Jonathan Wilson, whose column for the Guardian now regularly appears as “The Question,” has written one of his finer if not finest articles today on the relationship between tactics, players, and results today. Wilson touches on several issues that are tantamount to understanding the purpose of sports analytics, although he’s more concerned with the limits of tactics in explaining a single match outcome. At heart in the post is the sometimes maddening, sometimes wonderful disconnect between the talent of the players, the superiority of a single side, and the final scoreline. It touches on one of the most important distinctions in all sport: the difference between process and result.
Wilson writes his piece in light of Borussia Dortmund’s stunning (and controversial) late comeback against Malaga in the Champions League quarterfinal second leg. He writes:
After 90 minutes I felt sorry for Jürgen Klopp. His side hadn’t played up to their high standards, but over the two legs they had probably just about shaded the tie; moreover, Dortmund seemed likelier winners than Málaga and so their presence in the semi-finals made it more probable those games would sparkle. By the 93rd minute I felt sorry for Manuel Pellegrini. His team had also missed chances. Tactically, they’d probably had the better of the second leg, pressing hard and forcing Dortmund into mistakes. Or had Dortmund been sloppy? Subotic said afterwards he thought the pressure of the occasion had got to Dortmund and that their passing hadn’t been up to speed as a result. So tactical plan or emotion?
Or indeed tactical plan, emotion, luck either good or ill, a fortuitous bauble of the ball, or a temporarily blind linesman? Football, bloody hell.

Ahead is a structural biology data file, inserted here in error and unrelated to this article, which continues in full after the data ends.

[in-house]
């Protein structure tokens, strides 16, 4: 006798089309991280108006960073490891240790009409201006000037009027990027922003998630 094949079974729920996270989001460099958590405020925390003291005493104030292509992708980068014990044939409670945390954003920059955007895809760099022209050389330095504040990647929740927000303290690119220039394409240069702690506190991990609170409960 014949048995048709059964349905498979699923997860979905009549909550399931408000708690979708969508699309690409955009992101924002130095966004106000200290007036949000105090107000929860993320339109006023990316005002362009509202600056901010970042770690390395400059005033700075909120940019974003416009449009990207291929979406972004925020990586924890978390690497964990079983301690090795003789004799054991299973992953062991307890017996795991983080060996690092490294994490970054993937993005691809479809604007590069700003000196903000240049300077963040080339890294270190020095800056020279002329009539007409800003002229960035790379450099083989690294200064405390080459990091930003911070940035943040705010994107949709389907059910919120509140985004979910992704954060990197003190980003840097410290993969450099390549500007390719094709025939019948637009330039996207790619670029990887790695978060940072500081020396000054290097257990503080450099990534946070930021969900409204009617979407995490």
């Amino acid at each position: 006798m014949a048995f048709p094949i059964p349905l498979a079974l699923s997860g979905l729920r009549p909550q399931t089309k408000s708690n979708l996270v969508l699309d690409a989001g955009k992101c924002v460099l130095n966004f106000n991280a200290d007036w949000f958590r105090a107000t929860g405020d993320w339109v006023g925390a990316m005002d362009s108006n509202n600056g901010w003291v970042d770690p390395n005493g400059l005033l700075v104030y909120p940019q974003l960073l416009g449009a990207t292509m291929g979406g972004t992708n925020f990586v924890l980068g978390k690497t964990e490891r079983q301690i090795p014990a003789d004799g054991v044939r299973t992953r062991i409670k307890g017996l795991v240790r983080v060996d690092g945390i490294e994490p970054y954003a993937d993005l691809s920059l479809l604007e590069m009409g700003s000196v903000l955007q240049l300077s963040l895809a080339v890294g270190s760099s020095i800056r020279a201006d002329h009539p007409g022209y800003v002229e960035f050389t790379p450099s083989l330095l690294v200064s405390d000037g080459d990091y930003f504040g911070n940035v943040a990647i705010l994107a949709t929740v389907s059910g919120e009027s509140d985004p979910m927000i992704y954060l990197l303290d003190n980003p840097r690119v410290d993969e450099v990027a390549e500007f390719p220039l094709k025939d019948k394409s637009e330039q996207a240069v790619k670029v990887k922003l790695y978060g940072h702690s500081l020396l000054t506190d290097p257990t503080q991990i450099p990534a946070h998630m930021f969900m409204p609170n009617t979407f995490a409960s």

There is no such thing as a sure thing in sports, and certainly not football. Yet the process—preparation, tactical formation, adjustment for an opponent—can arguably tip the probability of a positive result one way or the other. But it cannot ever overcome the element that makes football so wonderful—random variation, and how indistinguishable that random variation is from intent, talent, tactical superiority and skill. Within a ninety minute game, anything truly can happen, and as with the Heisenberg uncertainty principle, it’s impossible to determine where luck ends and tactics begins.
Wilson frames the role of tactics along the lines of a kind of Marxian base and superstructure. The base he writes is “the underlying structure, the distribution of players on the pitch and their relation in opposition to each other.” This is the foundation of the ‘superstructure,’ which involves the discrete events within a single game—whether the individual players can perform their roles.
In fact, the superstructure as Wilson understands within a single is more often than not an impenetrable mess of luck, underlying talent, game states (whether it’s 1-0 or 0-0 or 2-0 etc.), player fatigue, tactical formation, etcetera. Things do get a little clearer over a larger sample size, but that hardly matters in the Champions League.
And so yes, Dortmund won out of luck, skill, tactics, a gloopy mix of all three. But that does not mean, as Wilson writes, that football “continues to resist statistical analysis.” Because statistical analysis can make the reality of football clearer. It’s not about determinism or absolutes; it’s about understanding the limits of what a team can do to prepare to win, about acknowledging that sometimes football is just a glorious, infuriating random number generator that forces Juergen Klopp to pay a visit to the doctor, and Al-Thani to claim UEFA is “racist” against Malaga. It’s not about ruining the game; it’s about getting a better understanding of why it’s so damn attractive.
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Thanks to Alima Hotakie for compiling today’s links.